Families like the Raineys, one of many working-class Black families living in North Philadelphia, are rarely the subject of nuanced or compassionate media coverage. “Quest: A Portrait of an American Family” breaks that trend with a wide-ranging, long-term look at the family’s day-to-day struggles and successes.

The 90-minute documentary, which opened the 31st season of PBS’ “POV” last night (June 18), follows the Raineys through the eight years of Barack Obama’s presidency. Viewers see Christopher “Quest” Rainey, his wife Christine’a “Ma Quest” Rainey and their children as they work to support themselves and their community. Quest is a music producer and promoter, while Ma Quest works nights at a shelter for people experiencing homelessness.

The film also shows the family persevering through loved ones’ health threats, racist policing, neighborhood shootings and other structural struggles that push the Rainey parents into anti-violence activism. The family’s experiences coincide with the era’s emergent narratives, including Black Lives Matter and community support for people with substance dependency issues. These events also frame many heartwarming scenes, including one where Quest and daughter PJ ride a tandem bicycle to school.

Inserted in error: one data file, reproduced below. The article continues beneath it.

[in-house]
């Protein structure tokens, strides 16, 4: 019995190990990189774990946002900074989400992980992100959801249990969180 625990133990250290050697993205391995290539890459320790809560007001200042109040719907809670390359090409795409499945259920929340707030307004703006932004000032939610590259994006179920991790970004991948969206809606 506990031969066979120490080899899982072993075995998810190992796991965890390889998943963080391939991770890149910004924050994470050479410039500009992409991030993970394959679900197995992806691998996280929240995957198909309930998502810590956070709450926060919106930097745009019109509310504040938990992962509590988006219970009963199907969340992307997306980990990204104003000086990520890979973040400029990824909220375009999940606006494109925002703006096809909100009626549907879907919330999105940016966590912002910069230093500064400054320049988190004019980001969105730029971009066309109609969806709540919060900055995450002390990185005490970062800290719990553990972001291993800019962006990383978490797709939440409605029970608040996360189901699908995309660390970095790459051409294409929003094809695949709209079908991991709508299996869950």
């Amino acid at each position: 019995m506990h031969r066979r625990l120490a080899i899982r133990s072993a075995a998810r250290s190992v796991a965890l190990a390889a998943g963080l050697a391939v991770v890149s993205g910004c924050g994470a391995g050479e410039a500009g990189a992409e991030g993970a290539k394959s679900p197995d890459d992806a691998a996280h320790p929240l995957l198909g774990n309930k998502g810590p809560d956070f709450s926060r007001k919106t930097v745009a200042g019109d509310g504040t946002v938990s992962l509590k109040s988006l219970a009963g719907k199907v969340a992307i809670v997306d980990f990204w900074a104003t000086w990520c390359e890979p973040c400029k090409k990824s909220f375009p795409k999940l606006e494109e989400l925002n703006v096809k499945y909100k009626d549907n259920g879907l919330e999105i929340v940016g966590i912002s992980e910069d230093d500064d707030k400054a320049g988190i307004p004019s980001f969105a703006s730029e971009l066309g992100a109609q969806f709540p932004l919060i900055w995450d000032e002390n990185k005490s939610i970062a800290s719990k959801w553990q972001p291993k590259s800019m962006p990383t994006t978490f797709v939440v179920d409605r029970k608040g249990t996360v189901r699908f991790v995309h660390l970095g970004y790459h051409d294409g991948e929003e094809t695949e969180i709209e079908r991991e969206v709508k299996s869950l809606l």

“I’ve often felt frustrated about the way in which stories about Black people and Black life are told, that they feel reductive and perpetuate a lot of negative stereotypes about who we are,” producer Sabrina Gordon (“BaddDDD Sonia Sanchez”) told Vogue. “I did not want to contribute to that, but rather, I wanted to tell a story about a Black family with more nuance that did not define people strictly by their circumstances but amplified their humanity and complexity. Their thoughtfulness, humor, intellect, love, as well as their contradictions and challenges. I wanted, basically, to tell a story where Black folks would see it and feel like they recognize themselves, that the film spoke truth to power and rose above a reductive narrative of suffering and pathology.”

See “Quest” in full via PBS, which will stream the documentary for free until July 1.